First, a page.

By Daniel Weinshenker
Daniel Crofts, professor of American history, exposed a new side of President Abraham Lincoln in his presentation “Abraham Lincoln: From Political Obscurity to President-Elect” in a politics forum sponsored by the Political Science Department on Thursday Sept. 23.
“I want to erase the current image of a mythic Lincoln that wanted to completely erase slavery,” Crofts said.
Crofts dispelled the commonly held notions that Lincoln was a vehement abolitionist whose primary purpose in leading the Union in the Civil War was to bring an end to slavery. According to Crofts, Lincoln had moderate views on slavery and his real focus was to keep the Union together at all costs, even if that meant war.
“Abraham Lincoln cared more about political power than slavery,” Crofts said.
The professor explained his ideas not by discussing Lincoln’s actions as president, but by focusing on his early political career and path to becoming the president. Crofts discussed Lincoln’s short time in Congress, involvement within Illinois state politics and rise to popularity as the Republican presidential candidate.
Crofts began the presentation with Lincoln’s early commitment to Congressman Henry Clay’s Whig Party. However, the political party began to lose momentum during this time period.
“Although the Whig party had strong ideals, like education, the party started to fall apart due to nativist out lash and the Democrats in Congress passing the Kansas Nebraska Act,” Crofts said.
After the failure of the Whig party, Lincoln started to build a strong Republican party in Illinois. He started to make alliances with the likes of Lyman Trumbull, Joseph Gillespie and Owen Lovejoy, all of whom would be instrumental in the support of John C. Fremont as the first Republican presidential candidate.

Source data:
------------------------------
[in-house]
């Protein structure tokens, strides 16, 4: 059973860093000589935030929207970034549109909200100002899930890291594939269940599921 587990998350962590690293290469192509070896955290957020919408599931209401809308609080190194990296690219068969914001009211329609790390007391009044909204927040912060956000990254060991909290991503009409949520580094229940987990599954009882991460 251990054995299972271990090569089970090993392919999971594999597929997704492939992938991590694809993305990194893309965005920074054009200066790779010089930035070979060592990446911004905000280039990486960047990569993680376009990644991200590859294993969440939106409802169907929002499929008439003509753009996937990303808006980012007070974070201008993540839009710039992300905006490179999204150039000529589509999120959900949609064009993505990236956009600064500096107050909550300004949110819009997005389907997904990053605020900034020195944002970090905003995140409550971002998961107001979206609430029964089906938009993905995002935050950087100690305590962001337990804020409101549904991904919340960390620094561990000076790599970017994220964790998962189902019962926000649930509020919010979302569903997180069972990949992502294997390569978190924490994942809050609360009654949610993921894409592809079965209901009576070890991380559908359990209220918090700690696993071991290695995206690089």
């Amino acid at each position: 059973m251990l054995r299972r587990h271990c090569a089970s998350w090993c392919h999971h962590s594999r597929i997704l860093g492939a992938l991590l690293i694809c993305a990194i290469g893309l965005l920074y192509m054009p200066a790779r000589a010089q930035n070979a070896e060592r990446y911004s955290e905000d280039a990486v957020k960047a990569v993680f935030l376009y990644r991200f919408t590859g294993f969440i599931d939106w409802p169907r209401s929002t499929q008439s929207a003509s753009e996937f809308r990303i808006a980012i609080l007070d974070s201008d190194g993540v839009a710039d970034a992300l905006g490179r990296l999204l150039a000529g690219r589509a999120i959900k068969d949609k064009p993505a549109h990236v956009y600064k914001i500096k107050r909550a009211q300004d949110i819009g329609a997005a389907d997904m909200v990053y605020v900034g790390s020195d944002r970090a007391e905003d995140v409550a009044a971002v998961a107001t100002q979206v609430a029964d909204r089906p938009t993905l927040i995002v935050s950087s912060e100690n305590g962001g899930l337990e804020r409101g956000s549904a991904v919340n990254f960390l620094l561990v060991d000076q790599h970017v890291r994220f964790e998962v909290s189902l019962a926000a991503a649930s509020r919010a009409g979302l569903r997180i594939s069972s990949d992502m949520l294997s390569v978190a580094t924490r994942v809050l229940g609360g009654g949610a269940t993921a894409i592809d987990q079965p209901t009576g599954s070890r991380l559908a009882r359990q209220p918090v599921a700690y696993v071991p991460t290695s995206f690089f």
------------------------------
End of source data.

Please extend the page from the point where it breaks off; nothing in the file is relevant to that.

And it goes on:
“Abraham Lincoln first demonstrated his strong political sense when he gave up his senate seat to Trumbull, this would later prove to be extremely beneficial for the Republican Party,” Crofts said.
The next pivotal point for Lincoln was the Lincoln-Douglas Debates, which threw Lincoln into national attention. The debates turned him into a figure throughout the country.
Crofts used maps to show the dramatic change in voter demographics between the Democratic sweep in 1856 election to Lincoln’s victory in 1860. The sweep was not due to Lincoln as a candidate, but the country’s polarization.
“1860 was an election not won but lost,” said one professor in the audience.
After his election, the Deep South began to secede and the then Secretary of State, William Seward, said that he would rather go to war than have peaceful separation.
After the presentation, Crofts opened up to audience questions and comments. Many members of the audience found parallels between the election of 1860 and the unrest of today’s current political and economic climates.
“The South must have watched Fox News,” one staff member said jokingly.
Crofts concluded that Lincoln was not the mighty abolitionist history remembers him as.
“He played the cards he was dealt, and played them brilliantly,” he said.